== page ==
Wednesday, May 7, 2014

NASA CNES SWOT: Surface Water and Ocean Mission Proceeds

SWOT will be able to measure the ocean's surface with 10 times the resolution of current technologies. 

This will allow scientists to study small-scale features that are key components of how heat and carbon are exchanged between the ocean and atmosphere.

NASA and the French space agency Centre National d'Etudes Spatiales (CNES) have agreed to jointly build, launch and operate a spacecraft to conduct the first-ever global survey of Earth's surface water and to map ocean surface height with unprecedented detail.

SWOT spacecraft concept: current design
NASA Administrator Charles Bolden and CNES President Jean-Yves Le Gall signed an agreement Friday at NASA Headquarters in Washington to move from feasibility studies to implementation of the Surface Water and Ocean Topography (SWOT) mission.

The two agencies began initial joint studies on the mission in 2009 and plan to complete preliminary design activities in 2016, with launch planned in 2020.

SWOT integrated measurement approach
"With this mission, NASA builds on a legacy of Earth science research and our strong relationship with CNES to develop new ways to observe and understand our changing climate and water resources," said NASA Administrator Charles Bolden.

"The knowledge we'll gain from SWOT will help decision makers better analyze, anticipate and act to influence events that will affect us and future generations."

SWOT is one of the NASA missions recommended in the National Research Council's 2007 decadal survey of Earth science priorities.

The satellite will survey 90 percent of the globe, studying Earth's lakes, rivers, reservoirs and ocean to aid in freshwater management around the world and improve ocean circulation models and weather and climate predictions.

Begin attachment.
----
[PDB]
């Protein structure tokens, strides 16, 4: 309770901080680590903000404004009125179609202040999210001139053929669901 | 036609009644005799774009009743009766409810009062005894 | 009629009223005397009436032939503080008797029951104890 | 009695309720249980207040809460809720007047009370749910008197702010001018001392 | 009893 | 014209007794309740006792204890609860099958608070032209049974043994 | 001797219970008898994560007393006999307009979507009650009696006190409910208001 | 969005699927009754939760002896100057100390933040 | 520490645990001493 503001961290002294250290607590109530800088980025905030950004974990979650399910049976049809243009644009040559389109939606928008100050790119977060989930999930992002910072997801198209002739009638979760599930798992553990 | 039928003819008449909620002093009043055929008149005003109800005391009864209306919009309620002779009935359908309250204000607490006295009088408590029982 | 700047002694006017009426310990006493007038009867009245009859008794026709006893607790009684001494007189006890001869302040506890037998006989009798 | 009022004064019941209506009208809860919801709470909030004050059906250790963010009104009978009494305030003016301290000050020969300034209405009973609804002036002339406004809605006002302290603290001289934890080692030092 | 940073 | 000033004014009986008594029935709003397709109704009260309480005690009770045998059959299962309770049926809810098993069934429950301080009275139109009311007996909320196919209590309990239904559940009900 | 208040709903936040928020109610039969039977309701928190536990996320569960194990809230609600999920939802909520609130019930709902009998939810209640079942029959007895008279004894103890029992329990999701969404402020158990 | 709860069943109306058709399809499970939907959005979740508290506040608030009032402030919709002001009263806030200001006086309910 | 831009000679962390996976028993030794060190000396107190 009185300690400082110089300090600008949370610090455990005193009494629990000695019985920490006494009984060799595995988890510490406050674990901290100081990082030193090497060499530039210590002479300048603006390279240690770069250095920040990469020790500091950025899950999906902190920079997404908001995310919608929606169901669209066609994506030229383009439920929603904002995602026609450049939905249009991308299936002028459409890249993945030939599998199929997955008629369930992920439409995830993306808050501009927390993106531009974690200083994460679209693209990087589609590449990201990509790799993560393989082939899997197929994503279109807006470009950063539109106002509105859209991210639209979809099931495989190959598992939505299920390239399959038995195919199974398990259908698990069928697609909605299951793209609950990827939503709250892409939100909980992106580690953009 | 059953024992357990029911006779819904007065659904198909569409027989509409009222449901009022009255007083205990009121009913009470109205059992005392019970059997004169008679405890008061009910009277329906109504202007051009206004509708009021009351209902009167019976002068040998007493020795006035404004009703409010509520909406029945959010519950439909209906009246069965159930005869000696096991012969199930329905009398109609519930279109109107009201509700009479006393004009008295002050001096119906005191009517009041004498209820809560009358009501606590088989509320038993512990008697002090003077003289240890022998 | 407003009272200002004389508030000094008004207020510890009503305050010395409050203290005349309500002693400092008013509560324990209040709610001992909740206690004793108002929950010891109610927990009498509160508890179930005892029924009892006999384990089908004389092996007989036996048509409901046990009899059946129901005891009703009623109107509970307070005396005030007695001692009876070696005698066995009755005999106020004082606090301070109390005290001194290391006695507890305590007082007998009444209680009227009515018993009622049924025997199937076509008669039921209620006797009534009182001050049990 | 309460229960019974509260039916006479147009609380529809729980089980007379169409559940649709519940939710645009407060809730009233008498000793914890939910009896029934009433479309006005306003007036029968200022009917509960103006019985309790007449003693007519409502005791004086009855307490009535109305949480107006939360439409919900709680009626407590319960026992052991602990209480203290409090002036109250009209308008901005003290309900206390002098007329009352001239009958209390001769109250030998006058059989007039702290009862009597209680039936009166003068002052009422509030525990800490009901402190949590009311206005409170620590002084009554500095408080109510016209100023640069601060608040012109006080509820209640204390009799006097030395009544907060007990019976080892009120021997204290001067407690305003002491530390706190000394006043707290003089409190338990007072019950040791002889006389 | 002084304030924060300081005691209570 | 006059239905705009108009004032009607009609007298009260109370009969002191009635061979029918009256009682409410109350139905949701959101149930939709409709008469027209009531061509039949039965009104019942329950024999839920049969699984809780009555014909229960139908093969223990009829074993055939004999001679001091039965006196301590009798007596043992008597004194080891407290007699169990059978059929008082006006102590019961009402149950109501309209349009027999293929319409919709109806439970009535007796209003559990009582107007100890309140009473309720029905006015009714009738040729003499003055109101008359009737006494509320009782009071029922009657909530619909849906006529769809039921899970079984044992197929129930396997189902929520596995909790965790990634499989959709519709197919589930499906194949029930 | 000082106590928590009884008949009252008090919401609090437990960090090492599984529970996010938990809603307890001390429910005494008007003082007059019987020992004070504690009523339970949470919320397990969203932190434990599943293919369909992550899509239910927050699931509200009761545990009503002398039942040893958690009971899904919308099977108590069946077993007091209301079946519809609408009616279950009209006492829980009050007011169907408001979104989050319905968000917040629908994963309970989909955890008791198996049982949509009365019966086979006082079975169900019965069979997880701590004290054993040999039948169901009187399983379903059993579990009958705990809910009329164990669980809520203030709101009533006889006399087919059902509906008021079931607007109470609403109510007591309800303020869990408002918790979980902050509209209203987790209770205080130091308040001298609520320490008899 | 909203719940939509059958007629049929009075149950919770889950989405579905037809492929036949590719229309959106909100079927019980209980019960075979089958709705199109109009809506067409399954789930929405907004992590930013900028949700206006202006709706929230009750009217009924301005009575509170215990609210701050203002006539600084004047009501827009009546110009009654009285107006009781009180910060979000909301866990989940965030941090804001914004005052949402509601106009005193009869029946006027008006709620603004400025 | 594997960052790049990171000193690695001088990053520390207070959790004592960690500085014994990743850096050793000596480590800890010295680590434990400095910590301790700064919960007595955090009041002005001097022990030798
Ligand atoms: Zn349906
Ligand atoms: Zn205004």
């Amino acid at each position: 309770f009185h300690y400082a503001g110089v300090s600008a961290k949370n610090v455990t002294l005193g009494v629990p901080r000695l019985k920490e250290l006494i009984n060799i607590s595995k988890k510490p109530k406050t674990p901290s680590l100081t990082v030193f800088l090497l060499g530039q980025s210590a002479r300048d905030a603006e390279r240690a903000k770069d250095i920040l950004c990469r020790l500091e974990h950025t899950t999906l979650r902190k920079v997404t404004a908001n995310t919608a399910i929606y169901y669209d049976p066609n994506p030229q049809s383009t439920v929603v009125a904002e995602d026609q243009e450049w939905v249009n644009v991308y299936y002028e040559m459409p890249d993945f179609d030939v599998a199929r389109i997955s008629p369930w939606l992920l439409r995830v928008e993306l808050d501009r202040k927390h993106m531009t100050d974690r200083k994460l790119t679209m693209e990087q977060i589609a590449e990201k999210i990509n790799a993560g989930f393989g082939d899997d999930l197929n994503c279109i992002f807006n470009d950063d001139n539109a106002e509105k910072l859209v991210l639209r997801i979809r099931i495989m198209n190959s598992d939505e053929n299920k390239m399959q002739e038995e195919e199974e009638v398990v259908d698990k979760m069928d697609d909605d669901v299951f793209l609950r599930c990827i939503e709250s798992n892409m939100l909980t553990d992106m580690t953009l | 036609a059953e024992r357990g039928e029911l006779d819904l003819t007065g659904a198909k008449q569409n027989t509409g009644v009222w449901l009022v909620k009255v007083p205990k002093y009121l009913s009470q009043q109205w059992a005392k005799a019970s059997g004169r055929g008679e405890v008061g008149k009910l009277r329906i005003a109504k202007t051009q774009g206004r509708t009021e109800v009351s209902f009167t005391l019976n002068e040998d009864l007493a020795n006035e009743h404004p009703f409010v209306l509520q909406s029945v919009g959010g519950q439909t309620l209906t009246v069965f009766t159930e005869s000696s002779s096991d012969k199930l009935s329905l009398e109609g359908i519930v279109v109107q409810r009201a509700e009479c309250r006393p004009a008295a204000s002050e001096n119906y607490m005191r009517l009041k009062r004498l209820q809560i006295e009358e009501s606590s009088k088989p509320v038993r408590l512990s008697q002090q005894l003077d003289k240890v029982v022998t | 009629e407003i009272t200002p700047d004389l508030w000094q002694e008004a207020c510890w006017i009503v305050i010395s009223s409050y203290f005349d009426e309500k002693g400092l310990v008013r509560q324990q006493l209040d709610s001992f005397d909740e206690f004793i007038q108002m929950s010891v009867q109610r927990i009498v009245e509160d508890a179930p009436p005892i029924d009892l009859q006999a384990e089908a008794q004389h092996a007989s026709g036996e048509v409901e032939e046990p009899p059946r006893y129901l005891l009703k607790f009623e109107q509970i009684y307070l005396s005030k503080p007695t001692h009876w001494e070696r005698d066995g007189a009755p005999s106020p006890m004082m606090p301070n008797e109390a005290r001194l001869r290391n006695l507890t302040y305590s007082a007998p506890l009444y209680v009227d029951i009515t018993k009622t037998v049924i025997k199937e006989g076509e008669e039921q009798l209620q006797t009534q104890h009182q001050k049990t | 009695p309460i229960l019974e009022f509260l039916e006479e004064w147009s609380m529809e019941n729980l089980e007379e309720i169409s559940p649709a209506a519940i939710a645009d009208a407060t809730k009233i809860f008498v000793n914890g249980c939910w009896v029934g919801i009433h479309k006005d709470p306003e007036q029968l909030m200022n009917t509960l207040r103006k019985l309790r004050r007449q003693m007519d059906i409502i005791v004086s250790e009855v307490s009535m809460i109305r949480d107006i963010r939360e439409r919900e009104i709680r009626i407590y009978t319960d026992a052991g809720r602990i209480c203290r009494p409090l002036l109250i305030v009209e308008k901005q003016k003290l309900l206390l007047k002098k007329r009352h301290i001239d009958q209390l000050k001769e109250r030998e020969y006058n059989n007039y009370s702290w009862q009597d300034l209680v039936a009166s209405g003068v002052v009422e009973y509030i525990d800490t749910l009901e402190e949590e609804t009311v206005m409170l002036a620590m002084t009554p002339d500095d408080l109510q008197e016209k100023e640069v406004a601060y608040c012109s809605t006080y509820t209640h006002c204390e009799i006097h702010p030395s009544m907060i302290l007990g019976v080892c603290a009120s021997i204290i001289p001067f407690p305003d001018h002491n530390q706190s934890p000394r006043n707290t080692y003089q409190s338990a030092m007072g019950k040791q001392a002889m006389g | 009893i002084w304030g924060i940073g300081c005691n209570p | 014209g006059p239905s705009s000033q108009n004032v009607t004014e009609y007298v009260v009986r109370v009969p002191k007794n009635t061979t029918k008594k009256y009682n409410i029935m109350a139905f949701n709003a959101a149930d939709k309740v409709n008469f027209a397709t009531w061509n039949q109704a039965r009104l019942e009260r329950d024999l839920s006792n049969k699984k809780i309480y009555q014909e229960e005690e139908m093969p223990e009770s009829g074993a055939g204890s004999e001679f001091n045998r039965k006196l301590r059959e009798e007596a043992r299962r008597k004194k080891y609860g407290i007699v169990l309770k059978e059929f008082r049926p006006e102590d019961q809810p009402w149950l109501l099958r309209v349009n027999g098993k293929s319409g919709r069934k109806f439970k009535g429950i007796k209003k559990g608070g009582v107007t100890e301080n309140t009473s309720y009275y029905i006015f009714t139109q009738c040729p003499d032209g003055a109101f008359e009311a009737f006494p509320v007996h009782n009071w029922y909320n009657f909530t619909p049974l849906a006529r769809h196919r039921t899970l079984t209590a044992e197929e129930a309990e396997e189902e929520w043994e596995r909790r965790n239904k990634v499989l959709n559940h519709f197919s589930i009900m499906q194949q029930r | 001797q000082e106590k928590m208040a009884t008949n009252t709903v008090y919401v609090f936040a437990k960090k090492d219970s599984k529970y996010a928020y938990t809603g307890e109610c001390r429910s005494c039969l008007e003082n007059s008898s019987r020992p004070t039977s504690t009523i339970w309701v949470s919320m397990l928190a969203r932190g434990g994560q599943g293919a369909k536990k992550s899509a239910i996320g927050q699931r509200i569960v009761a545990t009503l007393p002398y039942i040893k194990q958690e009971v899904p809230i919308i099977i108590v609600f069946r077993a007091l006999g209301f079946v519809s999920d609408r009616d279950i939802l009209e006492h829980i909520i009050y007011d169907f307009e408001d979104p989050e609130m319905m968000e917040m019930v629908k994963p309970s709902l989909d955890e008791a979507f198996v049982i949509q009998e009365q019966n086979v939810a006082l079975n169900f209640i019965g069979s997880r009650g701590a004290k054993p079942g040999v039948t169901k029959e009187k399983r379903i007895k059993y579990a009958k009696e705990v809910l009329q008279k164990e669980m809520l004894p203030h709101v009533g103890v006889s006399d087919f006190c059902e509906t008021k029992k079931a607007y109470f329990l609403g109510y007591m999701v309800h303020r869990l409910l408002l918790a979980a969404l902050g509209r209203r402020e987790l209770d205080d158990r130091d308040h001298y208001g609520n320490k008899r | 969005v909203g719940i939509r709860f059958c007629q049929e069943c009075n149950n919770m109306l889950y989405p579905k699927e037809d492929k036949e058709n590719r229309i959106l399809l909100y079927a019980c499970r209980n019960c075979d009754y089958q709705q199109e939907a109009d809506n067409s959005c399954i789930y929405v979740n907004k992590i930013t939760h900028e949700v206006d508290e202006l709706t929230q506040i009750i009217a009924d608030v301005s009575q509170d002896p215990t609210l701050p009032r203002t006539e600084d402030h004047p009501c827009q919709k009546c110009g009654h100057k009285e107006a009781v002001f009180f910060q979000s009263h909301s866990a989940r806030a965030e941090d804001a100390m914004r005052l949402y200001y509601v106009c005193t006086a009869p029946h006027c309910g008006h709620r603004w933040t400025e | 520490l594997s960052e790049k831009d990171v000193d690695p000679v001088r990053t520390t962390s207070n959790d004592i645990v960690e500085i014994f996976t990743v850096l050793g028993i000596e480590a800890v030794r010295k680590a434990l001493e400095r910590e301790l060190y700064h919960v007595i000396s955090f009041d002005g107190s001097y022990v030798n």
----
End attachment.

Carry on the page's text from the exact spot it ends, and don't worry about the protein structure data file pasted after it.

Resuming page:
This new agreement covers the entire life cycle of the mission, from spacecraft design and construction through launch, science operations and eventual decommissioning.

SWOT Flight system configurations
NASA will provide the SWOT payload module, the Ka-band Radar Interferometer (KaRIn) instrument, the Microwave Radiometer (MR) with its antenna, a laser retroreflector array (LRA), a GPS receiver payload, ground support and launch services.

NB: KaRIn is an updated version of Interferometric Synthetic Aperture Radar (InSAR) technique

SWOT measurement concept
CNES will provide the SWOT spacecraft bus, the KaRIn instrument's Radio Frequency Unit (RFU), the dual frequency Ku/C-band Nadir Altimeter, the Doppler Orbitography and Radiopositioning Integrated by Satellite (DORIS) receiver package, satellite command and control, and data processing infrastructure.

For more information on the SWOT mission check out the NASA Presentation here (pdf) and the Science Requirements doc (pdf)

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